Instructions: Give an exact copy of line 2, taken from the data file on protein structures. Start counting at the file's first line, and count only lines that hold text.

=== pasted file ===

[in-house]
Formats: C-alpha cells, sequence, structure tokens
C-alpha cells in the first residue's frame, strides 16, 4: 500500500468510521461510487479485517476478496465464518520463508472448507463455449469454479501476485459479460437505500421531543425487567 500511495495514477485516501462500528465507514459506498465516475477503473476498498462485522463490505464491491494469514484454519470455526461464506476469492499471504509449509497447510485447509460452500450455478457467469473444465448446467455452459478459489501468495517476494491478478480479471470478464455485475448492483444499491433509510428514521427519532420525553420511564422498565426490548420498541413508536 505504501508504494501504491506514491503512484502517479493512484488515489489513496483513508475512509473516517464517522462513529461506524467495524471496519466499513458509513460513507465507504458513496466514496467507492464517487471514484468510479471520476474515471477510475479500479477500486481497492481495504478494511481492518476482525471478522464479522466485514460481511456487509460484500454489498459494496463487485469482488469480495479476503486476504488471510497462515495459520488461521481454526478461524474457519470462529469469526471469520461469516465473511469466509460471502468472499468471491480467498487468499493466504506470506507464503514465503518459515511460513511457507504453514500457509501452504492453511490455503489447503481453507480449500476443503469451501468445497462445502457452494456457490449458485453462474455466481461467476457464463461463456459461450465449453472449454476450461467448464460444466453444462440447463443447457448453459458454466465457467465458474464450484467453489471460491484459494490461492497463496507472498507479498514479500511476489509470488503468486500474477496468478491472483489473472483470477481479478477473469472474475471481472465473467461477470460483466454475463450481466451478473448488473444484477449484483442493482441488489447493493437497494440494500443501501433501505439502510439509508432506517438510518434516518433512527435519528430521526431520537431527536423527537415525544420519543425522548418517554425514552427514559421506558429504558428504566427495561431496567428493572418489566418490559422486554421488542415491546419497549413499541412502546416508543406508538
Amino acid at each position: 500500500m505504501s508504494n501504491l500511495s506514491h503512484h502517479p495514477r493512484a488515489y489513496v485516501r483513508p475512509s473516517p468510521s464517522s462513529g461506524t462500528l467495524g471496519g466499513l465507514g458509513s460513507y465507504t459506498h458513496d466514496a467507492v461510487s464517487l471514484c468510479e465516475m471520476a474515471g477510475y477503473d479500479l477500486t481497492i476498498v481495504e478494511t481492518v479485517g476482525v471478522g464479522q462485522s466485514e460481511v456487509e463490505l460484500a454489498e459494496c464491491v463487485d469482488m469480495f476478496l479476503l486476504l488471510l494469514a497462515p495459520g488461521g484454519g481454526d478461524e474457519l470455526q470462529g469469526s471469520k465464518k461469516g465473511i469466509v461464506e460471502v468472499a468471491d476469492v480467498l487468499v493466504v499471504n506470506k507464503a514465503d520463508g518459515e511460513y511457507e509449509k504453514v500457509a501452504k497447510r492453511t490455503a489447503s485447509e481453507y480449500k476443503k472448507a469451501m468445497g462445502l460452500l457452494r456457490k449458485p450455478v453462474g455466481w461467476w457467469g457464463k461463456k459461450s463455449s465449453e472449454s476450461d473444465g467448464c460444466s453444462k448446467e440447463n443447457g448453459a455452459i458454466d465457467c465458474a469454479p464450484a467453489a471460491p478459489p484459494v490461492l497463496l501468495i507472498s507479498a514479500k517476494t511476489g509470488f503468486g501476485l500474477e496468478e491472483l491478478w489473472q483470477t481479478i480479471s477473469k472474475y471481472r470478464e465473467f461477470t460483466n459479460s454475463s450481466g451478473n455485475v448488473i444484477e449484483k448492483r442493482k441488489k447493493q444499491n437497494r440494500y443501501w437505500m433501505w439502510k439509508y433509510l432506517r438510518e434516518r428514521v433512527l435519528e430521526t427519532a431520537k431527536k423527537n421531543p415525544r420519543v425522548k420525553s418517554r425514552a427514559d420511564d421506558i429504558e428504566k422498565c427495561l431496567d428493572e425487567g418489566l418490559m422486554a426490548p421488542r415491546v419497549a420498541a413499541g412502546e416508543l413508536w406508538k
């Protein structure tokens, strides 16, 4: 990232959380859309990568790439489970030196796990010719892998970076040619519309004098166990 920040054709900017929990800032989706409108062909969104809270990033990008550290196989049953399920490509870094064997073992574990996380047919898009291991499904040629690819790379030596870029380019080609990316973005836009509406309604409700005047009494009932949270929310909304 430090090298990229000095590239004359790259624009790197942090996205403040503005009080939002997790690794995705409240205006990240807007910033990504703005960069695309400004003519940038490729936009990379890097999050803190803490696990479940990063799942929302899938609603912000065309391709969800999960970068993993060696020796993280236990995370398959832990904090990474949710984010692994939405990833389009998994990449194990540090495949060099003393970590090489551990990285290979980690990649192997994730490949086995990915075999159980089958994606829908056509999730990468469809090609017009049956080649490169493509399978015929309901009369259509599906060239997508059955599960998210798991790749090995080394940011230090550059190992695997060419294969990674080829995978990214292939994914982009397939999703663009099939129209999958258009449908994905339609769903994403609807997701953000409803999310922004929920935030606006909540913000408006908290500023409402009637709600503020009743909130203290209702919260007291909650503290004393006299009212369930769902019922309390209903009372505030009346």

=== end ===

Formats: C-alpha cells, sequence, structure tokens